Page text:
Comedy in musical theatre always works well, and adding a touch of originality to the combination has produced some very special and memorable moments over the years. One person who is very adept at merging the three is former Les Miserables star Scott Garnham. He has performed at numerous concert and cabaret events, as well as hosting his own, and can usually be counted on to deliver a tuneful chuckle. Some may remember his alternate version of Bon Jovi’s ‘It’s My Life’, which he infused with a distinctive musical theatre flavour, for example. Or how about his barbershop quartet-style pop medley with Jay Bryce, Martin Neely and Martin Seadon Young? He also exceeded expectation when I challenged him to come up with a Les Mis-themed ’12 Days of Christmas’ for the Les Mis Gives…at Christmas cabaret in December 2011. ‘The 12 Days of Les Mis’ included such amusing Christmas ‘gifts’ as six different Valjeans, three month contracts and 26 years of misery.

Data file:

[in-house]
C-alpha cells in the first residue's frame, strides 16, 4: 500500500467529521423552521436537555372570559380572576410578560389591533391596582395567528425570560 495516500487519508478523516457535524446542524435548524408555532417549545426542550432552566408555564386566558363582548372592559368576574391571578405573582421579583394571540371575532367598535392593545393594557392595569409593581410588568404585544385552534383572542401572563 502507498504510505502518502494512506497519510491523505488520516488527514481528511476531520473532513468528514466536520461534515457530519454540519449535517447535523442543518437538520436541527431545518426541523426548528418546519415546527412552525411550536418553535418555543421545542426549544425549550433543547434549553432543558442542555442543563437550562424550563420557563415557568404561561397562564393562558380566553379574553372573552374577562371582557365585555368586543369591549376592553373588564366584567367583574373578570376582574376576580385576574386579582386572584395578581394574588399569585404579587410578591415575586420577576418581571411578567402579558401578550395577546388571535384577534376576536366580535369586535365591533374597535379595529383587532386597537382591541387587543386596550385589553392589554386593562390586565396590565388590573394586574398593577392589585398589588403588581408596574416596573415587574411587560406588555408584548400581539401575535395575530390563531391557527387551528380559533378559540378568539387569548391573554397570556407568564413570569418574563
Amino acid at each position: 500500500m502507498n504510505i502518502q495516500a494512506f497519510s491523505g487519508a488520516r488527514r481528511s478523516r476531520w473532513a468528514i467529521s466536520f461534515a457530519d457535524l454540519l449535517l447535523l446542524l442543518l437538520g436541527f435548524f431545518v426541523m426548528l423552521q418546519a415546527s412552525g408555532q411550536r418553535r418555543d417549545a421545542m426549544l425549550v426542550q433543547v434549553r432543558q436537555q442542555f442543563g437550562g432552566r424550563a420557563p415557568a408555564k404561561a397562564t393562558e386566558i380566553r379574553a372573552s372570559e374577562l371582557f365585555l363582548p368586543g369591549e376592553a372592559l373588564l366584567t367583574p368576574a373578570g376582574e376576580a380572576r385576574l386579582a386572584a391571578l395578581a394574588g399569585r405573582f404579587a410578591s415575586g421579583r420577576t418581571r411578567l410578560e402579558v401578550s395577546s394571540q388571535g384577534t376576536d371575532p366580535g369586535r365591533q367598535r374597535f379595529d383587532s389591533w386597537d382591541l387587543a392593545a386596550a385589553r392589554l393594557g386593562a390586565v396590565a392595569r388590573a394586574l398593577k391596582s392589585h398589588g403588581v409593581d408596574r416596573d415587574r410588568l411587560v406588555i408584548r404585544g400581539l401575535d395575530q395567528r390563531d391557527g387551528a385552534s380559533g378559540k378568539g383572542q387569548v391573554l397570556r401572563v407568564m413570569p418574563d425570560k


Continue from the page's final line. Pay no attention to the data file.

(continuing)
Garnham is now putting that comic, creative mind of his to work again with an idea he is campaigning for on the public fundraising site indiegogo. Previous guests at his cabarets may have already heard his ‘Self Indulgent Ballad’, the song which is the focal point of this project (you can see Scott perform ‘Self Indulgent Ballad’ on YouTube). It was an idea that first took root a few years ago, when a conversation between he and then Les Mis co-star Hadley Fraser at the Queen’s Theatre planted the seed of inspiration. As Garnham describes it: “We got on to the subject of musical theatre albums and artistes that released them and we found that on the whole most albums contained all the classic ballads you’d expect and how funny it would be to just be refreshingly honest and call your album ‘Self Indulgent Ballad’…… An idea was born!!”